Benelli has never been known for light triggers and the SuperNova is no exception. Its trigger breaks at an unacceptably heavy seven pounds. You might think that with the rest of the gun being so improved, they could take the time to fix the trigger. Well, they did not. Checking with Benelli, their spec is from five to eight lbs. A 5 pound trigger is hardly a target level trigger, but it would be far more appropriate. A trigger that weighs as much as the gun could still be in spec; Benelli spec, that is, but not mine. The trigger was reasonably crisp, but Benelli should do better.

One thing that is particularly satisfying about the SuperNova is that it is complete and ready for action as received. You are not forced to go through the tedium and expense of an aftermarket recoil pad, you are not forced to buy another couple of choke tubes and the gun comes with shims to make it fit without any stock work. If there is any substitute for proper gun fit, I cannot imagine what it might be.

Out of the box it fit me famously, but of course fit is a personal thing. The shims take care of common fitting issues, but that’s not the end of it. Benelli offers no-gunsmithing comb inserts and no fitting-required recoil pads if you want to change comb height or length of pull.

A word about 3-1/2 inch chambered guns: I generally have no need for them and they offer no greater utility for most applications. However, with steel shot a 3-1/2 inch load is often a 1-3/8 ounces to 1-1/2 ounces. That is the same shot weight as the old 2-3/4 inch Magnum. For waterfowling, these are hardly super recoil loads. (Assuming that you don't mind the recoil of 12 gauge, 2-3/4" magnum shells, of course. -Ed.) At the same time, a lead 3-1/2 inch turkey load with 2-1/4 ounces of lead shot is a filling-rattler. The choice is yours.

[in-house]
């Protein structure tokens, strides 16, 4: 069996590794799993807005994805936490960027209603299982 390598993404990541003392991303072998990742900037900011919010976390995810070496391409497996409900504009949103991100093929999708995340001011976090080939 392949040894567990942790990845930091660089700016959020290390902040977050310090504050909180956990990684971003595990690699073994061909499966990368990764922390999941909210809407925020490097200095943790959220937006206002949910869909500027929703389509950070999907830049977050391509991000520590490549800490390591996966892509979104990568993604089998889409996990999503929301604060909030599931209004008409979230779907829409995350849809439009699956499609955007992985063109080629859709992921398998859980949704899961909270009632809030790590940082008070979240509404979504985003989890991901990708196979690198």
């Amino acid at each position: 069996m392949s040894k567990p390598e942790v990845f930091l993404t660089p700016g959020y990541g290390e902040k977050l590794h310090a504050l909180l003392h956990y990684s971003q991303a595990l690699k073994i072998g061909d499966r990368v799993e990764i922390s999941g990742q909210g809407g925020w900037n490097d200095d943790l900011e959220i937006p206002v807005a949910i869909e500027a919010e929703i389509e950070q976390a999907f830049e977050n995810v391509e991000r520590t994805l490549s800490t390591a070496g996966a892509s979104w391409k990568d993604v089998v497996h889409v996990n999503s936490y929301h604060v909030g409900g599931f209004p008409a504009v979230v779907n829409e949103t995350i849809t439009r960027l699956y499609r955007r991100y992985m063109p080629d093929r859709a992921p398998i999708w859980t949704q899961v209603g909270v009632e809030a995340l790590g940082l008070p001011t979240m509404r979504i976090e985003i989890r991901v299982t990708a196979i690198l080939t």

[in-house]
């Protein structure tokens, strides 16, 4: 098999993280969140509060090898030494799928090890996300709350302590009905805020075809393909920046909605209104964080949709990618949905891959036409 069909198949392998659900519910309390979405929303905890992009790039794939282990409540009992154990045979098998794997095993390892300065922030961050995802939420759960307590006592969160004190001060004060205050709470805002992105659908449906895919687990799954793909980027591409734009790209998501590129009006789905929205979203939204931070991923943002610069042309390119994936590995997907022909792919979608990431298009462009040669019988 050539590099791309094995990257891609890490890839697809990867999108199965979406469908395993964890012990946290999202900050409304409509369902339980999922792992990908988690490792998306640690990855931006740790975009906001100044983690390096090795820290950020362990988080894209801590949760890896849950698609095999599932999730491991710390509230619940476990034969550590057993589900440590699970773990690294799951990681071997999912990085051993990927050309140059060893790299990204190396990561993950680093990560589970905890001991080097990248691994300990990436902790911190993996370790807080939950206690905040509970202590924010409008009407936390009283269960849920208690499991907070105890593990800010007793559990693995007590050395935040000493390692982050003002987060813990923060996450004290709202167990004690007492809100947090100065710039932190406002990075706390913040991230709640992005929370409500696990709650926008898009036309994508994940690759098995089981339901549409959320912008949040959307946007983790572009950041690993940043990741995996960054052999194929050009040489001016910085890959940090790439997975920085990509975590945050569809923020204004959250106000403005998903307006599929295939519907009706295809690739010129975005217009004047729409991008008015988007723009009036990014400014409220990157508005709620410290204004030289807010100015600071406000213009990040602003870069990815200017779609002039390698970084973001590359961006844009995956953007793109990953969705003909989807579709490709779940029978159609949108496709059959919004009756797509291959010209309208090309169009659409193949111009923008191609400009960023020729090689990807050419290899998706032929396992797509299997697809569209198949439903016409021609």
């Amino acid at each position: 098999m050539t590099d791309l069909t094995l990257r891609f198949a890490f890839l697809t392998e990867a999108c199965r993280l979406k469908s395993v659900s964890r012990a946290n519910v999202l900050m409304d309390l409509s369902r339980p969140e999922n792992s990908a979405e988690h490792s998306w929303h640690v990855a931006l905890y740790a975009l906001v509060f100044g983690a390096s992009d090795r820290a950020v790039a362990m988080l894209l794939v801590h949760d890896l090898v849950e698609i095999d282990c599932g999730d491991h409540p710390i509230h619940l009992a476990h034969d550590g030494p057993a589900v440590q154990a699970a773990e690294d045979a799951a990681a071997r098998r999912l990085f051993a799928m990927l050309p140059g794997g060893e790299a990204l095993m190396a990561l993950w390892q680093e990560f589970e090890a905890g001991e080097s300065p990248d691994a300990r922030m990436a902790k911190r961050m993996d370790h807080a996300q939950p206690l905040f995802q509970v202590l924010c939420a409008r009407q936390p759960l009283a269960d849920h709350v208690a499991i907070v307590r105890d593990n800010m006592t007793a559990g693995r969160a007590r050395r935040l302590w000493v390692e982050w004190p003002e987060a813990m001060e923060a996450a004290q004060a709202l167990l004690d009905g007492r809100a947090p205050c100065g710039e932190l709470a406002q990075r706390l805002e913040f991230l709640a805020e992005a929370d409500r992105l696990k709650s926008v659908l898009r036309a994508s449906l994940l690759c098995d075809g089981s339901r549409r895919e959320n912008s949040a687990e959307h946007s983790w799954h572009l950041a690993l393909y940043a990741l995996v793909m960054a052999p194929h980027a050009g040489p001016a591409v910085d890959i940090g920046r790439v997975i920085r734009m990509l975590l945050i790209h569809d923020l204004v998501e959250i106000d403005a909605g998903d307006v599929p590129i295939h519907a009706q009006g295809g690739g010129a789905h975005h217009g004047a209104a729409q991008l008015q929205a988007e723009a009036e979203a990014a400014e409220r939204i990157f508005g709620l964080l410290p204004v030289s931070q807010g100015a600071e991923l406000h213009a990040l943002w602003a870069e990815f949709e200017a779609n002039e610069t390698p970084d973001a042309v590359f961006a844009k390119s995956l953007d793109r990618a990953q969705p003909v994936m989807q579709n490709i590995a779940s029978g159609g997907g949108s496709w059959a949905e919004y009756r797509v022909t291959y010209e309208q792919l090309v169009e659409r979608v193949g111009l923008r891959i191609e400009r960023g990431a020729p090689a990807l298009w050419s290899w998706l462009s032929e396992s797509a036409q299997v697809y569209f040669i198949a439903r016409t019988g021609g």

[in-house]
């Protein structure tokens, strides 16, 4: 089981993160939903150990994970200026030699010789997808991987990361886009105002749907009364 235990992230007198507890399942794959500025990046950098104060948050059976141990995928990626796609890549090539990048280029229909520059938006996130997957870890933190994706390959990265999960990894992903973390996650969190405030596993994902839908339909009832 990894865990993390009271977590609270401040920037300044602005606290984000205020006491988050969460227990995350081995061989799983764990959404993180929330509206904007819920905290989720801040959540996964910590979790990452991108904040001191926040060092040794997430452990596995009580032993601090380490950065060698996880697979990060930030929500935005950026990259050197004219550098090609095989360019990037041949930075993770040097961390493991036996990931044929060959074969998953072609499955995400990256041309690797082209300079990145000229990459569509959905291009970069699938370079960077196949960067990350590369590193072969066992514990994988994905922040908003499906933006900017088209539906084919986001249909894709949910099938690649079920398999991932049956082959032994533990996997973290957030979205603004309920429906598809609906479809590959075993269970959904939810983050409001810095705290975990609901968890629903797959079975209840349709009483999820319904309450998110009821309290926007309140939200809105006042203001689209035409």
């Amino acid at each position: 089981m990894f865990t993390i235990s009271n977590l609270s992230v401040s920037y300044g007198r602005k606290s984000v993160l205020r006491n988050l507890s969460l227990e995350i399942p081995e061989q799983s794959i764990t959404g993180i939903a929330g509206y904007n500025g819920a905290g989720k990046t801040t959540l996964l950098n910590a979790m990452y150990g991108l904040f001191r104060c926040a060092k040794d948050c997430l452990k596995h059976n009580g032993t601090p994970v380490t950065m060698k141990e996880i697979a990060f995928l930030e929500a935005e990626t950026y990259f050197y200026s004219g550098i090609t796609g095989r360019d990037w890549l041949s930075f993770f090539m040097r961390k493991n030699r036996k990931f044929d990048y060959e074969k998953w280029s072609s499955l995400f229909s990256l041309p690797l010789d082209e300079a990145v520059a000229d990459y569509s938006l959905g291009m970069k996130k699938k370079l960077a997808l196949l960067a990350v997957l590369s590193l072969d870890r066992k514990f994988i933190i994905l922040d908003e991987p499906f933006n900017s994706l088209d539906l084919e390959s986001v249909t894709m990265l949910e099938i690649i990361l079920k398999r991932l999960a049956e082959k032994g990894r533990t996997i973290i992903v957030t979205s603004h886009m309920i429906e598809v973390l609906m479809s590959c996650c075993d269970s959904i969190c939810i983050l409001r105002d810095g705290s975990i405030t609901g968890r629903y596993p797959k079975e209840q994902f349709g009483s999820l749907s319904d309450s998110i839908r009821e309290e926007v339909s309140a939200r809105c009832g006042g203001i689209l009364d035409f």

I never thought I would be saying this about a Benelli, but the SuperNova is one of the best values in a “do-everything” pump gun you can find today. Consider that several comparable pump-guns lack three choke tubes, a chrome-lined barrel, shims for stock adjustment and a five year warranty. Particularly at home in the duck blind, it will fold doves with equal ease and it works fine for casual clays work. The Benelli SuperNova in its current form is the best designed slide-action of its type, by no small margin.

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Copyright 2009 by Randy Wakeman. All rights reserved.